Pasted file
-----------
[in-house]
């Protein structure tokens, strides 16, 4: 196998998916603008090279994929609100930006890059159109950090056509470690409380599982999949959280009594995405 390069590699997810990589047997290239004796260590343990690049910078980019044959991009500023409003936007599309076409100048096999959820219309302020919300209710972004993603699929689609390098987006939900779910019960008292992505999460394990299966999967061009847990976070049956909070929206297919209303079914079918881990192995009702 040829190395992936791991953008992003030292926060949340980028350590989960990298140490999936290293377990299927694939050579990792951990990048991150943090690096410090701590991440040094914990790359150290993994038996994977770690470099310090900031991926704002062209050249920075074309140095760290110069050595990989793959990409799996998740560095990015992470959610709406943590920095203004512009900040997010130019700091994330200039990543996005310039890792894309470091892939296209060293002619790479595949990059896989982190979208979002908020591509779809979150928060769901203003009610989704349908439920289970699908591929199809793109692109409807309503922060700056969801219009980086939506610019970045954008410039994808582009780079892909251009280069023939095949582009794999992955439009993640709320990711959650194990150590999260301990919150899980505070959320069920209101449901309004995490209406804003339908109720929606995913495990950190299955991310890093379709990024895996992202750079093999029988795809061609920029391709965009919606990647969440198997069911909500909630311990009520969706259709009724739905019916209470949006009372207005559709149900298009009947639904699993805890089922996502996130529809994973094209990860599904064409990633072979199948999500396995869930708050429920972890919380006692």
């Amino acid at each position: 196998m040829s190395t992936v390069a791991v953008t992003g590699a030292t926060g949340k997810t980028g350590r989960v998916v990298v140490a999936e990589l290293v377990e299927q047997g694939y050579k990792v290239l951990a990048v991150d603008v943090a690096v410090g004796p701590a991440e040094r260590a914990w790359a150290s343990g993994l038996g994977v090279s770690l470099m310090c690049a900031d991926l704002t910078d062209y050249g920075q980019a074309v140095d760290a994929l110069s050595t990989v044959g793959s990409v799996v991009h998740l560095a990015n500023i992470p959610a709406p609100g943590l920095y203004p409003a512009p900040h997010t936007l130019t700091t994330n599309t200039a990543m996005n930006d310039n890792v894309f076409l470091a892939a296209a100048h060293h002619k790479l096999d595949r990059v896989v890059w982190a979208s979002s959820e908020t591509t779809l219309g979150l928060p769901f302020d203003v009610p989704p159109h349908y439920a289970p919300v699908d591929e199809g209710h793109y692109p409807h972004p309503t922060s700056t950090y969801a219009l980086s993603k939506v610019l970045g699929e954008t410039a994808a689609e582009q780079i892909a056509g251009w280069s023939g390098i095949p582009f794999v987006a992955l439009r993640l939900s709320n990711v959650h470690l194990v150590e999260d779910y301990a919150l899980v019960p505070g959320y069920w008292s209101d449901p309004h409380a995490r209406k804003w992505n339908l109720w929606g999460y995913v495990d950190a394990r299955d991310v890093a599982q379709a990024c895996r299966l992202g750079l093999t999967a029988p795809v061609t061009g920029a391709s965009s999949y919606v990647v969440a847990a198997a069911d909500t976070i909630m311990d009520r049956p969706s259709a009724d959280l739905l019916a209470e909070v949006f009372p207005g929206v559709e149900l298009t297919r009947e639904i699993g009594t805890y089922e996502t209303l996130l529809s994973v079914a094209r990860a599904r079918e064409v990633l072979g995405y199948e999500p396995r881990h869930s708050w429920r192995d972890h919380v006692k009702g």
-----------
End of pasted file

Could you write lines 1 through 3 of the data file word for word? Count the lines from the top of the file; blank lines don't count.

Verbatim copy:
[in-house]
């Protein structure tokens, strides 16, 4: 196998998916603008090279994929609100930006890059159109950090056509470690409380599982999949959280009594995405 390069590699997810990589047997290239004796260590343990690049910078980019044959991009500023409003936007599309076409100048096999959820219309302020919300209710972004993603699929689609390098987006939900779910019960008292992505999460394990299966999967061009847990976070049956909070929206297919209303079914079918881990192995009702 040829190395992936791991953008992003030292926060949340980028350590989960990298140490999936290293377990299927694939050579990792951990990048991150943090690096410090701590991440040094914990790359150290993994038996994977770690470099310090900031991926704002062209050249920075074309140095760290110069050595990989793959990409799996998740560095990015992470959610709406943590920095203004512009900040997010130019700091994330200039990543996005310039890792894309470091892939296209060293002619790479595949990059896989982190979208979002908020591509779809979150928060769901203003009610989704349908439920289970699908591929199809793109692109409807309503922060700056969801219009980086939506610019970045954008410039994808582009780079892909251009280069023939095949582009794999992955439009993640709320990711959650194990150590999260301990919150899980505070959320069920209101449901309004995490209406804003339908109720929606995913495990950190299955991310890093379709990024895996992202750079093999029988795809061609920029391709965009919606990647969440198997069911909500909630311990009520969706259709009724739905019916209470949006009372207005559709149900298009009947639904699993805890089922996502996130529809994973094209990860599904064409990633072979199948999500396995869930708050429920972890919380006692």
């Amino acid at each position: 196998m040829s190395t992936v390069a791991v953008t992003g590699a030292t926060g949340k997810t980028g350590r989960v998916v990298v140490a999936e990589l290293v377990e299927q047997g694939y050579k990792v290239l951990a990048v991150d603008v943090a690096v410090g004796p701590a991440e040094r260590a914990w790359a150290s343990g993994l038996g994977v090279s770690l470099m310090c690049a900031d991926l704002t910078d062209y050249g920075q980019a074309v140095d760290a994929l110069s050595t990989v044959g793959s990409v799996v991009h998740l560095a990015n500023i992470p959610a709406p609100g943590l920095y203004p409003a512009p900040h997010t936007l130019t700091t994330n599309t200039a990543m996005n930006d310039n890792v894309f076409l470091a892939a296209a100048h060293h002619k790479l096999d595949r990059v896989v890059w982190a979208s979002s959820e908020t591509t779809l219309g979150l928060p769901f302020d203003v009610p989704p159109h349908y439920a289970p919300v699908d591929e199809g209710h793109y692109p409807h972004p309503t922060s700056t950090y969801a219009l980086s993603k939506v610019l970045g699929e954008t410039a994808a689609e582009q780079i892909a056509g251009w280069s023939g390098i095949p582009f794999v987006a992955l439009r993640l939900s709320n990711v959650h470690l194990v150590e999260d779910y301990a919150l899980v019960p505070g959320y069920w008292s209101d449901p309004h409380a995490r209406k804003w992505n339908l109720w929606g999460y995913v495990d950190a394990r299955d991310v890093a599982q379709a990024c895996r299966l992202g750079l093999t999967a029988p795809v061609t061009g920029a391709s965009s999949y919606v990647v969440a847990a198997a069911d909500t976070i909630m311990d009520r049956p969706s259709a009724d959280l739905l019916a209470e909070v949006f009372p207005g929206v559709e149900l298009t297919r009947e639904i699993g009594t805890y089922e996502t209303l996130l529809s994973v079914a094209r990860a599904r079918e064409v990633l072979g995405y199948e999500p396995r881990h869930s708050w429920r192995d972890h919380v006692k009702g």